3,4-Methylenedioxypyrovalerone (MDPV) is a cathinone derivative. It has recently been classified as a controlled substance in many countries. This substance is a stimulant that can be snorted, smoked or taken orally. MDPV has been determined in biological material from four cases sent to the Institute of Forensic Research in 2011. In the first case, a passenger car crashed into a truck; the driver of the vehicle suffered severe injuries, resulting in his death. In the second case, biological material was obtained from the decedent male individual, who did not wake up after a party. In the two cases, the material was secured on suspicion of the possession of narcotic drugs or psychotropic substances, in which the suspects admitted to using "legal highs." The MDPV blood concentrations of the deceased driver and deceased man were 38 and 17 ng/mL, respectively. In the two other cases, the determined concentrations were 306 and 124 ng/mL. However, MDPV was not the sole substance detected in these cases: in each, other drugs were also determined. Analyses of blood were conducted using liquid chromatography-tandem mass spectrometry.

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Compartment Syndrome After "Bath Salts" Use: A Case Series.

Levine M, Levitan R, Skolnik A. (2013) Compartment Syndrome After "Bath Salts" Use: A Case Series. Ann Emerg Med.


Abstract

In recent years, synthetic cathinones, often labeled as "bath salts" in an attempt to evade drug laws, have emerged as substances of abuse. Sympathomimetic drugs are well known to cause rhabdomyolysis but are rarely associated with acute compartment syndrome. In this case series, we describe 3 patients who presented with sympathomimetic signs or symptoms including hyperthermia and agitation and had confirmed synthetic cathinone use. All 3 patients had severe rhabdomyolysis with delayed development of an acute compartment syndrome. Two patients developed paraspinal compartment syndromes, whereas 1 developed bilateral forearm compartment syndromes. Management included fasciotomy in 2 patients and medical management in the third. Two of the 3 patients made a complete recovery before hospital discharge; the third patient was hemodialysis dependent at 5-month follow-up.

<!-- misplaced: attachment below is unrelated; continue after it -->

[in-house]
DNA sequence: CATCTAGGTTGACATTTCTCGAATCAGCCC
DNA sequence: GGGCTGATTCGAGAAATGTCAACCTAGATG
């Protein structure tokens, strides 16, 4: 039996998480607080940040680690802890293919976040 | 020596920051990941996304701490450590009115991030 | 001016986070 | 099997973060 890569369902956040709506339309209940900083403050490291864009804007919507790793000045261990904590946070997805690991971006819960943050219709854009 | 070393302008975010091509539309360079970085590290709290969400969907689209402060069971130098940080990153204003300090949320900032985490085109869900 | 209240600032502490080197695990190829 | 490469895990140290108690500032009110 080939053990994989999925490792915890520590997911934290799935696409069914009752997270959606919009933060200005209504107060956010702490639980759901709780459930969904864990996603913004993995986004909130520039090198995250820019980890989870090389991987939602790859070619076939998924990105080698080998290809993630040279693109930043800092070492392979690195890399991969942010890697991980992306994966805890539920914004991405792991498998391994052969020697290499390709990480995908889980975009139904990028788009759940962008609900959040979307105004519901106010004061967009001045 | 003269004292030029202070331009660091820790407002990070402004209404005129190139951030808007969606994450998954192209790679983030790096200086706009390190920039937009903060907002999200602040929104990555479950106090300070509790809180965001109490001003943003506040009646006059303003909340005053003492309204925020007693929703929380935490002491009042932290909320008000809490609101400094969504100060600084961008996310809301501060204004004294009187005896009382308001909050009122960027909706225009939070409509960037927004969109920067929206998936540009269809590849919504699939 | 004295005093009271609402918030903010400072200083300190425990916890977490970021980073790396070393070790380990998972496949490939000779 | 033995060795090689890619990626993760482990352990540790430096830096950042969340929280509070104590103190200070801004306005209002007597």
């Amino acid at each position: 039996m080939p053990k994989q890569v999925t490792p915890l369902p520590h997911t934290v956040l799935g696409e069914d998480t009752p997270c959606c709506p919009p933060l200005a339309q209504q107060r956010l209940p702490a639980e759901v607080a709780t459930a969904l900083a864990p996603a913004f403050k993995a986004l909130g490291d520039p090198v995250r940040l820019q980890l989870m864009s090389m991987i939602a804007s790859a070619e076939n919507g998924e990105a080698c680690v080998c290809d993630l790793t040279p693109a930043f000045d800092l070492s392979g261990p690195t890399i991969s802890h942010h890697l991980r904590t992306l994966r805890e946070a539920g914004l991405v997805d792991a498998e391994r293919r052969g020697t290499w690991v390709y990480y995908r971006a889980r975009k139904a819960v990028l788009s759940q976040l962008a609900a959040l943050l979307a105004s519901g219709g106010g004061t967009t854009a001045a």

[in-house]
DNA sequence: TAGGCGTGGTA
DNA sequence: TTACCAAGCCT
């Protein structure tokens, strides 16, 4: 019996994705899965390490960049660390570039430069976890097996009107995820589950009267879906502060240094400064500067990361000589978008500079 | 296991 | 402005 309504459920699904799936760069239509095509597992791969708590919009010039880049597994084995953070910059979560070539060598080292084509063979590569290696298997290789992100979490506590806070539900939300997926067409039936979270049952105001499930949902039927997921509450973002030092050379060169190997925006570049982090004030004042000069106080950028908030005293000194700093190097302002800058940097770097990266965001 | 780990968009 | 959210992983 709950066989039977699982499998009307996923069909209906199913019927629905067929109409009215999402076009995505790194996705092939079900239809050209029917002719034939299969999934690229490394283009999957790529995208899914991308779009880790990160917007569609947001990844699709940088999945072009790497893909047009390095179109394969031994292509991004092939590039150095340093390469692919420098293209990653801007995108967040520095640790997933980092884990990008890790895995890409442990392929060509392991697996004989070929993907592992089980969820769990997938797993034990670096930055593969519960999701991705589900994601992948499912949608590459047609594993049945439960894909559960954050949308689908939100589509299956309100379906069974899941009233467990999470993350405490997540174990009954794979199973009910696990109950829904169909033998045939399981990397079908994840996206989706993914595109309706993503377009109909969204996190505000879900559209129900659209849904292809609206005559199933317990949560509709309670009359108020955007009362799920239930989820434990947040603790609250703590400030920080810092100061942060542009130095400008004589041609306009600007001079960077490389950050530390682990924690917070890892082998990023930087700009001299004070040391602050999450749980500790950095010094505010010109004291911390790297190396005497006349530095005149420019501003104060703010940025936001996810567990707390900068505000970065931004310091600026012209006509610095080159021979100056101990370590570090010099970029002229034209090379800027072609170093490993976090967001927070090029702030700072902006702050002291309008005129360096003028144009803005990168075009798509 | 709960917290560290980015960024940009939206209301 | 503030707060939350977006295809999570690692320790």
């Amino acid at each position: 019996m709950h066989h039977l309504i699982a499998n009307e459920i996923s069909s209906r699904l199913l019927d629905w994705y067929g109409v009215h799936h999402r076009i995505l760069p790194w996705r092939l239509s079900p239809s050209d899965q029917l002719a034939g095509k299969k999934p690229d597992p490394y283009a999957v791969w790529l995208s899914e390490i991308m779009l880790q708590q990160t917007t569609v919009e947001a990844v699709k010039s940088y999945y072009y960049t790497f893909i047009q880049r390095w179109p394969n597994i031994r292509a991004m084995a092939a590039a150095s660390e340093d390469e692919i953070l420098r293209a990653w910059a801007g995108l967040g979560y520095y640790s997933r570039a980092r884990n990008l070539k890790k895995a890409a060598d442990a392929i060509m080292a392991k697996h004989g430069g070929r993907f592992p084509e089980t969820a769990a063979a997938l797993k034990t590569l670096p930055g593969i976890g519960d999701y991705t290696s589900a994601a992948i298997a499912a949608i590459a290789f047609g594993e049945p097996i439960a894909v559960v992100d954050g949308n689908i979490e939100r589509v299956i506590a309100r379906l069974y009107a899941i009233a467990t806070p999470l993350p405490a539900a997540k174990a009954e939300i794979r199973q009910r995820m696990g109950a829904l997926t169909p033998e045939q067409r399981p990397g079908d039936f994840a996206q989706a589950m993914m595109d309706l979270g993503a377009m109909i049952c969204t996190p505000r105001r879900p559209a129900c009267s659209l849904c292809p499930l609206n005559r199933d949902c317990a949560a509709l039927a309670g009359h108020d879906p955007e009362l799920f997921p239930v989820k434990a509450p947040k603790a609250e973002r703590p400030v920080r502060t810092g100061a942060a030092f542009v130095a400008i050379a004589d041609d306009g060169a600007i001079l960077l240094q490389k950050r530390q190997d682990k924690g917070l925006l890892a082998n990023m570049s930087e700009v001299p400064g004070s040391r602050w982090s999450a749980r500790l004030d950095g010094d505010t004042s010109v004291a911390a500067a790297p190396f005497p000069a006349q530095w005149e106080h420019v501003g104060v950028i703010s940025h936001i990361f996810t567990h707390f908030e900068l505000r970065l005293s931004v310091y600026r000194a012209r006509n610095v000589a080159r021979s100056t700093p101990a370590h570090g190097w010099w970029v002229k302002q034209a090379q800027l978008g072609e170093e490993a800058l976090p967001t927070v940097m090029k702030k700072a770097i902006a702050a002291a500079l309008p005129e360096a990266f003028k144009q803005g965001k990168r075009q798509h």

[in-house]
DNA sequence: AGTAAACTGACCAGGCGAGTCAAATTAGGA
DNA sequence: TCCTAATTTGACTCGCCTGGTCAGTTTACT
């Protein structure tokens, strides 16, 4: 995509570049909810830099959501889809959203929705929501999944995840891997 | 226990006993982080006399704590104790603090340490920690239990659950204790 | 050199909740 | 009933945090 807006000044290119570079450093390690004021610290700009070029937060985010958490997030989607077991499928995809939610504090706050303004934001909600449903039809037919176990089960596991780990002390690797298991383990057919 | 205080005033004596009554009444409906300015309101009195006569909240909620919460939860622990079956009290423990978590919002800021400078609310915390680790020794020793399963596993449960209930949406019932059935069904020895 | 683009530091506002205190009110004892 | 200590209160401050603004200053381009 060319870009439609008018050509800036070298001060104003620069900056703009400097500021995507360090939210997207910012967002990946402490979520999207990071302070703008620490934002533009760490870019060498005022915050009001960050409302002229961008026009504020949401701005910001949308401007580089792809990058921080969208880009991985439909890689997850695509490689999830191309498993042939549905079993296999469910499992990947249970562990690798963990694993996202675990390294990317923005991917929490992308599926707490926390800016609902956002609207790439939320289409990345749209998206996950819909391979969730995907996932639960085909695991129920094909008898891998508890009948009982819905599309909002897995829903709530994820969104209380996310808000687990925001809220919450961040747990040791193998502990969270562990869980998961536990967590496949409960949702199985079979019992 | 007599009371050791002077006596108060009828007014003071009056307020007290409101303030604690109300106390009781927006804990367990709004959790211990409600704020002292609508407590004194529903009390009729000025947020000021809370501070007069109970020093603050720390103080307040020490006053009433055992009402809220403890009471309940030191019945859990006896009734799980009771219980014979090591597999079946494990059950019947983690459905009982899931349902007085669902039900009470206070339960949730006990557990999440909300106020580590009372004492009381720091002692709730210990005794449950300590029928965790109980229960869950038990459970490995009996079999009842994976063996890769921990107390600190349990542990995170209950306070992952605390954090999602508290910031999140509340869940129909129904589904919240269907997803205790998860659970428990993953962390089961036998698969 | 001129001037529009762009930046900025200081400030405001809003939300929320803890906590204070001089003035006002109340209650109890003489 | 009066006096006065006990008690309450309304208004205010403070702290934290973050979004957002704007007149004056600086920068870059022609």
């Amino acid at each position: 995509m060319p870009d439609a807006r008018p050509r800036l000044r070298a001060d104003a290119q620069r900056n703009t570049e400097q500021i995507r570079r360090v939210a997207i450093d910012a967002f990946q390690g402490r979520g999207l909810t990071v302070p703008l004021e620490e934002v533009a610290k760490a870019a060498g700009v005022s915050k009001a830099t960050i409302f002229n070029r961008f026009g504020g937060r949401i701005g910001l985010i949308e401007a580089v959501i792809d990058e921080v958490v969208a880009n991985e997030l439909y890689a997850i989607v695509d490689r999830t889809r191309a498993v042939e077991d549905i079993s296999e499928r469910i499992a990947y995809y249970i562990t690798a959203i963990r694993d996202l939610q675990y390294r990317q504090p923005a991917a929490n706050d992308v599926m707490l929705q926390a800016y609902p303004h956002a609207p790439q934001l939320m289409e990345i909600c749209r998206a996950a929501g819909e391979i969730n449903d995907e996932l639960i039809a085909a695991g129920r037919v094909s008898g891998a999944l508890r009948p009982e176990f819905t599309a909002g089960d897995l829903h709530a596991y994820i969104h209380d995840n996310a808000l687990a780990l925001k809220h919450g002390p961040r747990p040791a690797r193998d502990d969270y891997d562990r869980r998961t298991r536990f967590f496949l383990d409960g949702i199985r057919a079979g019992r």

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Increased brain metabolism after acute administration of the synthetic cannabinoid HU210: a small animal PET imaging study with 18F-FDG.

Nguyen VH, Verdurand M, Dedeurwaerdere S, Wang H, Zahra D, Gregoire MC, Zavitsanou K.

Brain Res Bull. 2012 Feb 10;87(2-3):172-9. doi: 10.1016/j.brainresbull.2011.11.011. Epub 2011 Dec 1.

 

Abstract

Cannabis use has been shown to alter brain metabolism in both rat models and humans although the observations between both species are conflicting. In the present study, we examined the short term effects of a single-dose injection of the synthetic cannabinoid agonist HU210 on glucose metabolism in the rat brain using small animal (18)F-2-fluoro-deoxyglucose (FDG) Positron Emission Tomography (PET) 15 min (Day 1) and 24h (Day 2) post-injection of the agonist in the same animal. Young adult male Wistar rats received an intra-peritoneal injection of HU210 (100 μg/kg, n=7) or vehicle (n=5) on Day 1. Approximately 1mCi of (18)F-FDG was injected intravenously into each animal at 15 min (Day 1) and 24h (Day 2) post-injection of HU210. A 5-min Computer Tomography (CT) scan followed by a 20-min PET scan was performed 40 min after each (18)F-FDG injection. Standardised Uptake Values (SUVs) were calculated for 10 brain regions of interest (ROIs). Global increased SUVs in the whole brain, hence global brain metabolism, were observed following HU210 treatment on Day 1 compared to the controls (21%, P

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Scientists finding new uses for hallucinogens and street drugs

Scientists finding new uses for hallucinogens and street drugs | novel psychoactive substances | Scoop.it
Janeen Delany describes herself as an "old hippie" who's smoked plenty of marijuana. But she never really dabbled in hallucinogens -- until two years ago, at the age of 59.A diagnosis of incurable...

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Jaid Gilbert's curator insight, December 13, 2013 9:55 AM

"In their next incarnation, these drugs may help the psychologically wounded tune in to their darkest feelings and memories and turn therapy sessions into heightened opportunities to learn and heal."